> issue that Paul was raising).
>
> -greg
>
>
>
> On Mon, Mar 31, 2014 at 7:54 AM, Martin John Packer <
> mpacker@uniandes.edu.co
> > wrote:
>
> > Yes, the problem runs deeper than Heidegger:
> >
> > <http://press.uchicago.edu/ucp/books/book/chicago/G/bo3645200.html>
> >
> > Martin
> >
> > On Mar 31, 2014, at 4:48 AM, Dr. Paul C. Mocombe <
> pmocombe@mocombeian.com>
> > wrote:
> >
> > > As an african/haitian, I am baffled when contemporary scholars want to
> > ban heidegger from philosophy for his so-called antisemitism.   By their
> > logic, people of African descent should be clamoring for the banishment
> of
> > almost all scholars since descartes who showed any sign of racism in
> their
> > writings.
> > >
> > >
> > > Dr. Paul C. Mocombe
> > > President
> > > The Mocombeian Foundation, Inc.
> > > www.mocombeian.com
> > > www.readingroomcurriculum.com
> > > www.paulcmocombe.info
> > >
> > > <div>-------- Original message --------</div><div>From: David Kellogg <
> > dkellogg60@gmail.com> </div><div>Date:03/30/2014  10:47 PM  (GMT-05:00)
> > </div><div>To: "eXtended Mind, Culture, Activity" <
> xmca-l@mailman.ucsd.edu>
> > </div><div>Subject: [Xmca-l] Re: Heidegger's Notebooks Renew Focus on
> > Anti-Semitism -
> > >       NYTimes.com </div><div>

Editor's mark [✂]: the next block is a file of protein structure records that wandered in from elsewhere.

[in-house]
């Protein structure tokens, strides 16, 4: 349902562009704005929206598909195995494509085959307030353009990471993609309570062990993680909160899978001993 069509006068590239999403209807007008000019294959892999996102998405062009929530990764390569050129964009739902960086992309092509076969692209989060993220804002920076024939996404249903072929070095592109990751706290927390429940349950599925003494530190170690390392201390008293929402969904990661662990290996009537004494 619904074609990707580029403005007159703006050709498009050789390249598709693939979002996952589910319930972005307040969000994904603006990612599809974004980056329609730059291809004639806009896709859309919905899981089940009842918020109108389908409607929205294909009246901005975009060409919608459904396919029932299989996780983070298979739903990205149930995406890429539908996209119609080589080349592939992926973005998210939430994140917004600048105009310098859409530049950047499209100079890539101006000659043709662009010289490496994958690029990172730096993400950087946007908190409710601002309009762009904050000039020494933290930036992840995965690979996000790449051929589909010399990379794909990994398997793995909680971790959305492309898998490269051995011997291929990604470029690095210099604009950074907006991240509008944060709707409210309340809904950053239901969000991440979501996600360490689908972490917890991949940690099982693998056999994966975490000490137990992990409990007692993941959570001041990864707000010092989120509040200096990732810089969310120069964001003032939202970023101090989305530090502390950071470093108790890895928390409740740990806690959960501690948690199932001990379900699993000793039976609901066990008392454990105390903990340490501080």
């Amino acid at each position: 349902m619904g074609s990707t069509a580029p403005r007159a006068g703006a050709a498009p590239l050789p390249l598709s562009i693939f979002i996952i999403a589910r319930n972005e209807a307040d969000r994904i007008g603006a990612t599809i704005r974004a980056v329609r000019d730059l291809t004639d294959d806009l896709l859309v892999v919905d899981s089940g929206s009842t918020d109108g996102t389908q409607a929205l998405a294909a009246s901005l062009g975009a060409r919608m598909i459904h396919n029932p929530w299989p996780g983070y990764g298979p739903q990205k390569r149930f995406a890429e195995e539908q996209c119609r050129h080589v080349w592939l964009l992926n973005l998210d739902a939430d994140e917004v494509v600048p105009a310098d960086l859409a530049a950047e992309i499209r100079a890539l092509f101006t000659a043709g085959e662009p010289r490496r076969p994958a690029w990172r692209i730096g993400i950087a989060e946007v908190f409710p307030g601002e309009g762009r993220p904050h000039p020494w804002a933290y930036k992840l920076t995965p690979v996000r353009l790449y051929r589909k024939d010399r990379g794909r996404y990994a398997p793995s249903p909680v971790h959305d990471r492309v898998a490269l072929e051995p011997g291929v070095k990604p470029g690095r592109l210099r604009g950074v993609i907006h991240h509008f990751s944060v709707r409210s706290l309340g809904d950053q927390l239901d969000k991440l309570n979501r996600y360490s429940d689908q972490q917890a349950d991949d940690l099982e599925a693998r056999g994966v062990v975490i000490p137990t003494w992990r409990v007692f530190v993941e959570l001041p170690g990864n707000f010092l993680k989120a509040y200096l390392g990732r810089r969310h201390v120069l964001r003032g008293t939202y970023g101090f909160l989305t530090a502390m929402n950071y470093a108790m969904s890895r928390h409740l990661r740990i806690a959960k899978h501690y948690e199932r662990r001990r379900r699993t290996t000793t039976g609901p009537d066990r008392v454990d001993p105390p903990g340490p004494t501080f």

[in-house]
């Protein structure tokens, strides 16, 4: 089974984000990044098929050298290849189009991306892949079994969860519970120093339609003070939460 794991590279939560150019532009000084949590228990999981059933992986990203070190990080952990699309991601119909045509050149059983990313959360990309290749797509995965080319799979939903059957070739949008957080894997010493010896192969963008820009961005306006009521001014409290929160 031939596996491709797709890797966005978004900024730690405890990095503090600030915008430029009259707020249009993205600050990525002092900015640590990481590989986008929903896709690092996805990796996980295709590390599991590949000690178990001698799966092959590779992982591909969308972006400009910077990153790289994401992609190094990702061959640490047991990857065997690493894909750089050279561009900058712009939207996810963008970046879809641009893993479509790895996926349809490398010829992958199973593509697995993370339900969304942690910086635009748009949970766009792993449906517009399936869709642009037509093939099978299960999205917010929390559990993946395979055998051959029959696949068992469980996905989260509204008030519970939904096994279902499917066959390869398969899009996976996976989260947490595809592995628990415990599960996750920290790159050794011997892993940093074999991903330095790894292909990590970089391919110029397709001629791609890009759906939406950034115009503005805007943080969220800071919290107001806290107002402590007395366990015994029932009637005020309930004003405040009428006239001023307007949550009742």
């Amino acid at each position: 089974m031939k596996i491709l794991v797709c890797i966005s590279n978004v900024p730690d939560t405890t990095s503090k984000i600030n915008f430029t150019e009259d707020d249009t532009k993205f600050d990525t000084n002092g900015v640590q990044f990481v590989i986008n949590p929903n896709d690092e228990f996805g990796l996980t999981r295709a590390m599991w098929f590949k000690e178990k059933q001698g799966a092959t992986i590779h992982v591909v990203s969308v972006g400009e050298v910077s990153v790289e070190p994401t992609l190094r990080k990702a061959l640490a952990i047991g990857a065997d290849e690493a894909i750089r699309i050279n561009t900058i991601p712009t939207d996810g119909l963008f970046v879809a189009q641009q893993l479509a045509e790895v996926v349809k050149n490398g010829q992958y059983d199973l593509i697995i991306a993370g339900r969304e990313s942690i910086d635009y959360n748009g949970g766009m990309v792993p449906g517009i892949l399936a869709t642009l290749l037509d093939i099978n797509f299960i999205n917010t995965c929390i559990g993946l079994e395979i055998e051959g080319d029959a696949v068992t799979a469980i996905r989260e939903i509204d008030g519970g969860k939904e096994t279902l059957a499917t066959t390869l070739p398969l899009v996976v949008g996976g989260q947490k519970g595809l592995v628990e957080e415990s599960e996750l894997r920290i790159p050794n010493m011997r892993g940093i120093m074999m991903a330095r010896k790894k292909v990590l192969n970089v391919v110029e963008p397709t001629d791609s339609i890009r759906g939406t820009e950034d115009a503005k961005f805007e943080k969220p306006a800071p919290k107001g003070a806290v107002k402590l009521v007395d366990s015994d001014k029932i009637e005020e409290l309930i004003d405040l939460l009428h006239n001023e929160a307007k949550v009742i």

> > > </div>Martin:
> > >
> > > I've only seen short extracts from the "Black Notebooks", but what
> > > I've seen suggests that the real problem is not time but precisely the
> > > problem of "worlding" which was mentioned earlier.
> > >
> > > Jews, according to the "Black Notebooks", are an "unworlded" people,
> > > and because of that they are necessarily parasitic upon peoples who
> > > are deeply and profoundly in the world, i.e. his truly.
> > >
> > >
> >
> http://www.nytimes.com/2014/03/31/books/heideggers-notebooks-renew-focus-on-anti-semitism.html?_r=0
> > >
> > > It's a big world, and there are lots of other things to read. They are
> > > only short extracts, but they are more than enough.
> > >
> > > David Kellogg
> > > Hankuk University of Foreign Studies
> > >
> > > On 31 March 2014 10:02, Martin John Packer <mpacker@uniandes.edu.co>
> > wrote:
> > >> Hi David,
> > >>
> > >> Yes, this always the problem with Heidegger: his appalling politics,
> > both professional and personal.  However, the conceptual problem he was
> > working on was also important to philosophers with very different
> politics.
> > For example, Lucien Goldmann found parallels between Heidegger and Lukacs
> > (ref below). I find it helpful to (try to) understand what Heidegger was
> > trying to do, and also understand how a philosopher of human existence
> was
> > unable to prevent himself from becoming a very unpleasant human being.
> (The
> > problem lies in his treatment of time, in my view.)
> > >>
> > >> Martin
> > >>
> > >> Goldmann, L. (1979). Lukacs and Heidegger: Towards a new philosophy.
> > Routledge and Kegan Paul.
> > >>
> > >>
> > >> On Mar 30, 2014, at 7:10 PM, David Preiss <daviddpreiss@gmail.com>
> > wrote:
> > >>
> > >>> As an aside to the ongoing references to Heidegger... May be of
> > interest or not.
> > >>> DP
> > >>>
> >
> mobile.nytimes.com/2014/03/31/books/heideggers-notebooks-renew-focus-on-anti-semitism.html?referrer=
> > >>>
> > >>> Descarga la aplicación oficial de Twitter aquí
> > >>>
> > >>>
> > >>> Enviado desde mi iPhone
> > >>
> > >>
> > >
> > >
> >
> >
> >
>
>
> --
> Gregory A. Thompson, Ph.D.
> Assistant Professor
> Department of Anthropology
> 883 Spencer W. Kimball Tower
> Brigham Young University
> Provo, UT 84602
> http://byu.academia.edu/GregoryThompson
>
Status: O